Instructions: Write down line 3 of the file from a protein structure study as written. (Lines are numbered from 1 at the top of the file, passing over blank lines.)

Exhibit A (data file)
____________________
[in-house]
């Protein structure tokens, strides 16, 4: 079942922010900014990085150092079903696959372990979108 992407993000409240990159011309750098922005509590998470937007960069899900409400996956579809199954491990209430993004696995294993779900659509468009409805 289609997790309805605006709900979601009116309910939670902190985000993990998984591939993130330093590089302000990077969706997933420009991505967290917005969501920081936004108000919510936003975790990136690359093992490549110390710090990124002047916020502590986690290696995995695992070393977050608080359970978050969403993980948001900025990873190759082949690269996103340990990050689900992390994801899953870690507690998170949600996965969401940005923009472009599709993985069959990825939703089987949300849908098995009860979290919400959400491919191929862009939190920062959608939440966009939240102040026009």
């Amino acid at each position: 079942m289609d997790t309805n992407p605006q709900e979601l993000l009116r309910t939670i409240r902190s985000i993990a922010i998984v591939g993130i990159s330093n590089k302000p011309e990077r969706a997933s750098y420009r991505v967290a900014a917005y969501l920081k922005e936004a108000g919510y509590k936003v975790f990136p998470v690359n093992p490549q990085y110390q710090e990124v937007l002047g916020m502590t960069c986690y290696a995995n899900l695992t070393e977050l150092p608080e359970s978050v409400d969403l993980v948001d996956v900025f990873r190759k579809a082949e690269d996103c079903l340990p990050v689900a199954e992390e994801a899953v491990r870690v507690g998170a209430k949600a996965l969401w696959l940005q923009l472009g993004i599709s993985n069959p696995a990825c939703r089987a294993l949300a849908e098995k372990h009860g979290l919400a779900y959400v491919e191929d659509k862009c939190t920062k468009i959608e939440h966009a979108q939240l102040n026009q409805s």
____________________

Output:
């Amino acid at each position: 079942m289609d997790t309805n992407p605006q709900e979601l993000l009116r309910t939670i409240r902190s985000i993990a922010i998984v591939g993130i990159s330093n590089k302000p011309e990077r969706a997933s750098y420009r991505v967290a900014a917005y969501l920081k922005e936004a108000g919510y509590k936003v975790f990136p998470v690359n093992p490549q990085y110390q710090e990124v937007l002047g916020m502590t960069c986690y290696a995995n899900l695992t070393e977050l150092p608080e359970s978050v409400d969403l993980v948001d996956v900025f990873r190759k579809a082949e690269d996103c079903l340990p990050v689900a199954e992390e994801a899953v491990r870690v507690g998170a209430k949600a996965l969401w696959l940005q923009l472009g993004i599709s993985n069959p696995a990825c939703r089987a294993l949300a849908e098995k372990h009860g979290l919400a779900y959400v491919e191929d659509k862009c939190t920062k468009i959608e939440h966009a979108q939240l102040n026009q409805s």